Taylor took his last drink June 7, 2019. With just over 13 months away from alcohol (at the time of recording) this is his story of living alcohol free (AF).


Odette’s weekly installment of: Finding the Better You…..


WAIT WAIT! It’s Paul’s 6 year Sober-versary! So instead we bring you Paul’s 6 big insights since his handing off the podcast to Odette.

  • People are struggling right now due to Covid, but let’s not label this as a problem. Let’s go within and have some spiritual growth.
  • Turn off the news.
  • The ego always sets its own trap.
  • Pets are the reason the human race hasn’t imploded yet.
  • He has gained empathy.
  • It’s never too late to accomplish a goal.

Bonus insight:

  • Paul’s parents are RAD!


[19:08] Paul introduces Taylor.


Taylor is 30 years old and lives in Thornton, Colorado with his two dogs, Harley and Rooster. While he’s lived in many places over the years, he grew up in Sacramento, California and now is in Colorado. He loves walking his dogs, record and write music, rock climbing, mountain biking, photography, hiking, skiing, snowboarding, wakeboarding, video editing and D&D. He likes to try all the hobbies now.


[23:54] Can you give listeners some background on your drinking?


Taylor said he started exploring alcohol around age 14. He wanted to see what alcohol was all about. He didn’t really touch alcohol again until he was about 16, mostly in High School he smoked weed. However, alcohol did allow him to fit in. His father and stepmother caught him smoking weed in college and made the decision to send him to live with his mother. This started his “victims’ story” because he wasn’t allowed to smoke weed anymore, so he was “forced to drink alcohol”. He saw his career grow however by quitting smoking weed, but there was alcohol ever present.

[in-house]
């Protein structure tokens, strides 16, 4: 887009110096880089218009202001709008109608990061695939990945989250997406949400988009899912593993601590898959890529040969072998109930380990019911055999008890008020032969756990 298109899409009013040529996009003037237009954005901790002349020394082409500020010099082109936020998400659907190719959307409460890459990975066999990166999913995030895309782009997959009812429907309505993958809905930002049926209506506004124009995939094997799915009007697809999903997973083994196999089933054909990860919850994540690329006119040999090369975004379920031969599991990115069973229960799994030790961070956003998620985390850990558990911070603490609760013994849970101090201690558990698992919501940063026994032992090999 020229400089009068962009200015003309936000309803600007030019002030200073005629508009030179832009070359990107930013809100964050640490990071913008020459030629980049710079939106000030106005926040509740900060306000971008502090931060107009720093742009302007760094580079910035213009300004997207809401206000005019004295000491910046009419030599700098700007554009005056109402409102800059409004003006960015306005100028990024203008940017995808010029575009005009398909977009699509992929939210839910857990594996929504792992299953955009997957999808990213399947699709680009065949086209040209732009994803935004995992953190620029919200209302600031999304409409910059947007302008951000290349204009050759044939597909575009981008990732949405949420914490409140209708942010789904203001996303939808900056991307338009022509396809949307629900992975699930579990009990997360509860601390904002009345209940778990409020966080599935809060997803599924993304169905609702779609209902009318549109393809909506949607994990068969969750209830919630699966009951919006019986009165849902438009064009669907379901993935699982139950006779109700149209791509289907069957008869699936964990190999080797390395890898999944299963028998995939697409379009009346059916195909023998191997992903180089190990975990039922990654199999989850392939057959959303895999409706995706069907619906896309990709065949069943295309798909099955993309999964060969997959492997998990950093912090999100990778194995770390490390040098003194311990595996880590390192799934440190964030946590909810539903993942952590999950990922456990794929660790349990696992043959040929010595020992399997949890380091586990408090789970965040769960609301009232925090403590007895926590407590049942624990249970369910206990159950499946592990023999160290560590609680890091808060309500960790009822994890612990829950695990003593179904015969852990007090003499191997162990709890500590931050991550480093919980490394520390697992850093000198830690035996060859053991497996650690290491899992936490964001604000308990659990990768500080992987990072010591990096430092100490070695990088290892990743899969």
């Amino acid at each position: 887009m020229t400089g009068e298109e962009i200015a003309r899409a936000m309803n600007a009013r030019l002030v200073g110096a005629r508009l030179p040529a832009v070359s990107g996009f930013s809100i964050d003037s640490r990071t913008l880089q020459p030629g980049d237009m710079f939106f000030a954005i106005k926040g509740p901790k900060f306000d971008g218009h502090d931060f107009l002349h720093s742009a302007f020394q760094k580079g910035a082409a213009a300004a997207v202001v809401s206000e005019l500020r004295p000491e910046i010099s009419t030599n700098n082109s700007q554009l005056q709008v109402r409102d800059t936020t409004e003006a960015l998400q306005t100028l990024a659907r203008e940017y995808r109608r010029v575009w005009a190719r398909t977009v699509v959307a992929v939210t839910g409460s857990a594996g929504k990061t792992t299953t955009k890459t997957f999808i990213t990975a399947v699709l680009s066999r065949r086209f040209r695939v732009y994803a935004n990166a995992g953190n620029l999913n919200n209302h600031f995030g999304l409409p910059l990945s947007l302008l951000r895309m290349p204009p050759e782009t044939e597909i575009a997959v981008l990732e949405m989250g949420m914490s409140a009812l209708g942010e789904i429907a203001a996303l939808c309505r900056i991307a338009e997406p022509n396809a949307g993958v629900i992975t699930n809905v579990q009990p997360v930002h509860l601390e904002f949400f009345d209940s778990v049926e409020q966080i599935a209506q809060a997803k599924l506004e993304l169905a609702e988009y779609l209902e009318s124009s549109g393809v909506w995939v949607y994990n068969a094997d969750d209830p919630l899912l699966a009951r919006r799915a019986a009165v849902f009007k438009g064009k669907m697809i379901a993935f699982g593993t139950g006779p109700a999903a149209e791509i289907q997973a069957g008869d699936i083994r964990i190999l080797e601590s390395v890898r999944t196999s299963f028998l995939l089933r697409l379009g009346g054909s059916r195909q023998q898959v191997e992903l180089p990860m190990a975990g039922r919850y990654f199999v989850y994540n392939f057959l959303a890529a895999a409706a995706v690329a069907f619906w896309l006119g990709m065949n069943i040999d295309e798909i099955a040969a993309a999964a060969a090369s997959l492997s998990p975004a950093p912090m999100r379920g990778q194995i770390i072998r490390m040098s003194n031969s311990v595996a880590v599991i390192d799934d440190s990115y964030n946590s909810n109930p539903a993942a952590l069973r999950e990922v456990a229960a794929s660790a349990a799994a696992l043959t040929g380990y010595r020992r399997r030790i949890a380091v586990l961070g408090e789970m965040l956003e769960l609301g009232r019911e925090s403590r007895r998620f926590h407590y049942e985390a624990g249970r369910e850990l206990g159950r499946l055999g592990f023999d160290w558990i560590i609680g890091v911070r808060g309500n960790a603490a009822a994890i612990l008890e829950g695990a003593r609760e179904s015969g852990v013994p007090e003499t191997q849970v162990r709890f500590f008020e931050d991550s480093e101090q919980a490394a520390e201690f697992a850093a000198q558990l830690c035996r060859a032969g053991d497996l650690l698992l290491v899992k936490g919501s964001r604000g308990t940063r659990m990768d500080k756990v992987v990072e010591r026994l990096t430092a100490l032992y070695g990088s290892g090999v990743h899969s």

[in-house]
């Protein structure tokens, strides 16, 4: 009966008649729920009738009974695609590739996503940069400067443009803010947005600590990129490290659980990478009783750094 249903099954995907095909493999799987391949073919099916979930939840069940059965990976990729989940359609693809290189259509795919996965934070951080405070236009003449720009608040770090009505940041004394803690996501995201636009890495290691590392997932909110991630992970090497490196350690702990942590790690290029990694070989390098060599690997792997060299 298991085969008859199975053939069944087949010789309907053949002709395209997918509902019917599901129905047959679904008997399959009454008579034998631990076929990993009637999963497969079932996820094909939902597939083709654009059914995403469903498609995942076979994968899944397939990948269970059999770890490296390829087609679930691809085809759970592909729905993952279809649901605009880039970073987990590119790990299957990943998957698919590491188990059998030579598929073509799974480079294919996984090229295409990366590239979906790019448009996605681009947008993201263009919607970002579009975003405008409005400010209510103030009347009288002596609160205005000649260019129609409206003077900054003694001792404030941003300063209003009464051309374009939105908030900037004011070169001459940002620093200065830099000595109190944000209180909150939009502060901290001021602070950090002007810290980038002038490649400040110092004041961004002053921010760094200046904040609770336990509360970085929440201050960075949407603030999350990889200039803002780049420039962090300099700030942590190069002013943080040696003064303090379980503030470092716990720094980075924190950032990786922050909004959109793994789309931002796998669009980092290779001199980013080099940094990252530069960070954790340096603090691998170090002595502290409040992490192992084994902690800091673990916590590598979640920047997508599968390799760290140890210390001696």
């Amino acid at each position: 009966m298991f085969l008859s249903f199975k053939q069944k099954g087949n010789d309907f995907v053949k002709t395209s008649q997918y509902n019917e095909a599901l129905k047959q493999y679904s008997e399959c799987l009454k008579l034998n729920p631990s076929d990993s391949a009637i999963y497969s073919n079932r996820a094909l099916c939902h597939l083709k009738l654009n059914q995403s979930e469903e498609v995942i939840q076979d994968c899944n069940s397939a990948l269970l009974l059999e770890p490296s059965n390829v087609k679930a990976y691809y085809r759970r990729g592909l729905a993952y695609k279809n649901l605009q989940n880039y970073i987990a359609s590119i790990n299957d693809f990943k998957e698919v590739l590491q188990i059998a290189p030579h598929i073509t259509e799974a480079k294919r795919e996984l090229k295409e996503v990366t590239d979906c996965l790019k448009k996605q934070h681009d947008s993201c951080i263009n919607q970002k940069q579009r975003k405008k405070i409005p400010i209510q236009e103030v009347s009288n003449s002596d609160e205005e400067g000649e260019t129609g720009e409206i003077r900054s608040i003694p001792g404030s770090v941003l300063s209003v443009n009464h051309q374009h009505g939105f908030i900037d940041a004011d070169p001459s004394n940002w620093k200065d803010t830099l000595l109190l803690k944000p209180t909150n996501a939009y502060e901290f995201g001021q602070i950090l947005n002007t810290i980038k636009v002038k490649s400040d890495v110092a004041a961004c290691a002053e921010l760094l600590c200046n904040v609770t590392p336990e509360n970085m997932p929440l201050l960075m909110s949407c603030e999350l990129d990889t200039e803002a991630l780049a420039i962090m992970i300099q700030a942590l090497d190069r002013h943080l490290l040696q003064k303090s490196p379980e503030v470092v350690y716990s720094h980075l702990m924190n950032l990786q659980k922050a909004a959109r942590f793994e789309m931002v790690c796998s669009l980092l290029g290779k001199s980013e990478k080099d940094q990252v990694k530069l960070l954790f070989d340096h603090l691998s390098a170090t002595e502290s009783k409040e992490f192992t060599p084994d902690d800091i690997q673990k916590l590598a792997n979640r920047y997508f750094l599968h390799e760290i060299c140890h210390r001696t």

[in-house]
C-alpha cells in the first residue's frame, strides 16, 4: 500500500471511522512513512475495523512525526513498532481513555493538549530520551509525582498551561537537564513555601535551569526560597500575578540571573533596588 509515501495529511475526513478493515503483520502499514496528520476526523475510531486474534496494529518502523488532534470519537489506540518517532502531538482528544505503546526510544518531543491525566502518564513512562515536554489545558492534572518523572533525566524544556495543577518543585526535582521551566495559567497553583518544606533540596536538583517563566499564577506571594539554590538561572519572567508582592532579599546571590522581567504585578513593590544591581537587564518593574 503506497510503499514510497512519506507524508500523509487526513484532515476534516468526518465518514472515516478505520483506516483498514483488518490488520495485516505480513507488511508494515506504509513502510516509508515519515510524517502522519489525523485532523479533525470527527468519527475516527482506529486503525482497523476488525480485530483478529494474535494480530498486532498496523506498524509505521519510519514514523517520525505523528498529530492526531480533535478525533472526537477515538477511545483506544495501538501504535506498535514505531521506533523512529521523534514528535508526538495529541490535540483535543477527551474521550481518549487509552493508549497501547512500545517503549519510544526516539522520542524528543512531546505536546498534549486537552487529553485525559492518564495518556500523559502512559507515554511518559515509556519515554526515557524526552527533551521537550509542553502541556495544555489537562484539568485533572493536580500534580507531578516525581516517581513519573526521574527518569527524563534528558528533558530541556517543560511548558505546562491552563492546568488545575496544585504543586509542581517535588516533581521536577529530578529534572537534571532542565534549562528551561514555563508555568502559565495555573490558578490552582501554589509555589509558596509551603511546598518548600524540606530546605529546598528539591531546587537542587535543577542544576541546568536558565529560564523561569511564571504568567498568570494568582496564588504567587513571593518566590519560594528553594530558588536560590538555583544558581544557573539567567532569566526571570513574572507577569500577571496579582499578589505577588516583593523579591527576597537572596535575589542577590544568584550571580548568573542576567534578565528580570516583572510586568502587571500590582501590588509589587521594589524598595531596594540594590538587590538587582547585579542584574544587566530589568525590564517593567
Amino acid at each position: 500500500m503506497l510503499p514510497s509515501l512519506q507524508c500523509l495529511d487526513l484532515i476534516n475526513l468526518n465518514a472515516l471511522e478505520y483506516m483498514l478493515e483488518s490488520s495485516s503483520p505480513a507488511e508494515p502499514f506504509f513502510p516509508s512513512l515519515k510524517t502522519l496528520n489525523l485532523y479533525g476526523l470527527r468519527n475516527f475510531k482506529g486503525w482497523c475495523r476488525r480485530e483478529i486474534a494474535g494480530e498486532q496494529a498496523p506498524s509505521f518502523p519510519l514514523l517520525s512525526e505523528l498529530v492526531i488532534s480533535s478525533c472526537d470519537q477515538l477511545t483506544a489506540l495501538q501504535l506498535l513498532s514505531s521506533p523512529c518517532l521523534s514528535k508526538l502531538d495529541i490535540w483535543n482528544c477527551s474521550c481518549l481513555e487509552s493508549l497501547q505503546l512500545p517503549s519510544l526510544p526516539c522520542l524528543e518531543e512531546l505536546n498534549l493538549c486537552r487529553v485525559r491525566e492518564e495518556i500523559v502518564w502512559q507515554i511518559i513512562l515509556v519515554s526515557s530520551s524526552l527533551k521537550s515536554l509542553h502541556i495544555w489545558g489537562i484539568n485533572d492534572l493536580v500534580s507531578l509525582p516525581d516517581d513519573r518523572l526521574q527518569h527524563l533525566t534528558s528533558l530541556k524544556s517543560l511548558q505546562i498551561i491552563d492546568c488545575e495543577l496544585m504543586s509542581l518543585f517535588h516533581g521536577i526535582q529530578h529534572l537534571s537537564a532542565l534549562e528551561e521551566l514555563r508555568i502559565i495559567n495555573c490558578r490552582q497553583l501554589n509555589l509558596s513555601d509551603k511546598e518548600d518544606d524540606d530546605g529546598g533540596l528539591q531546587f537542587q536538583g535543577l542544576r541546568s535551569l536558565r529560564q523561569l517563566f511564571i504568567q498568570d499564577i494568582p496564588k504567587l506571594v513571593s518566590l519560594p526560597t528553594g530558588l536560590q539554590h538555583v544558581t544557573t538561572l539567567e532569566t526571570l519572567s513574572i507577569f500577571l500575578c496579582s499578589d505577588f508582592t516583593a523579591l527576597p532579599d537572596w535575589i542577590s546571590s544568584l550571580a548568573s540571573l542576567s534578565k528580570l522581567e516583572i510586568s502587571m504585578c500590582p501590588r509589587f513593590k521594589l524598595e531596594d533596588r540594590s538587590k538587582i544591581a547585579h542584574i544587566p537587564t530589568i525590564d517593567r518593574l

At 26 he found himself trying to moderate alcohol. Just before he deployed to Afghanistan, he thought to stop drinking a few days before, and he found himself in withdrawals. After not drinking while overseas, he ordered a drink on the plane home. Being home he was again trying to moderate.


[33:53] Tell me about going back to drinking after returning from Afghanistan?


Taylor said that he understood that he had seen the “other side of life” and you can never really go back. Alcohol just isn’t the same and he knew he was doomed. After his girlfriend left, was his rock bottom moment.


[42:19] Walk me through those first 30 days?


Taylor said he fully dove into recovery: “I sober like I drank”. When his father left, he kept going to therapy and AA. His pink cloud lasted 3 months and the energies to stay sober were stronger than his desire to drink. He found a lot of humility and got a sponsor and started working the steps.


[47:09] Can you share with listeners the difference between your 29th and your 30th birthdays?


Taylor said on his 29th birthday was in his first 30 days of sobriety. He sat at home and he didn’t have anything to do or anyone to hang out with. He called a newfound AA friend and he came over and they watched TV together. His 30th birthday he had 20 people show up to his birthday, from all parts of his life. He was humbled in that moment of the work that he had done to be the authentic Taylor.


[50:44] Do you still get cravings?


Taylor said yes. His alter drinking ego is named Gregory and he’s no longer the enemy of Taylor. Gregory still tries to get him to drinking, but he can have the conversation with Gregory about why they aren’t going to drink. Taylor treats Gregory like a sick child, with care and compassion. Cravings are now fleeting thoughts.


[57:47] Rapid Fire Round


  1. What is your favorite ice cream flavor?


Peanut butter and banana with candied bacon milkshake


  1. What would you say to your younger self?


Slow down, be gentle, be kind.


  1. What are some of your favorite resources in recovery?


People, AA, The Calm App, Nature, Café RE, a picture of a dog.


Wherever You Go, There You Are by Jon Kabat-Zinn

The Tao of Pooh & The Te of Piglet by Benjamin Hoff


  1. What parting piece of guidance can you give listeners who are thinking about ditching the booze?


To be kind to yourself today and do the next kind thing.


You may have to say adios to booze…


If you have driven to another state to buy more alcohol because the stores in your state are closed.


Odette’s final thoughts this week:


Congratulations Paul. You are loved, supported and you are worth it.



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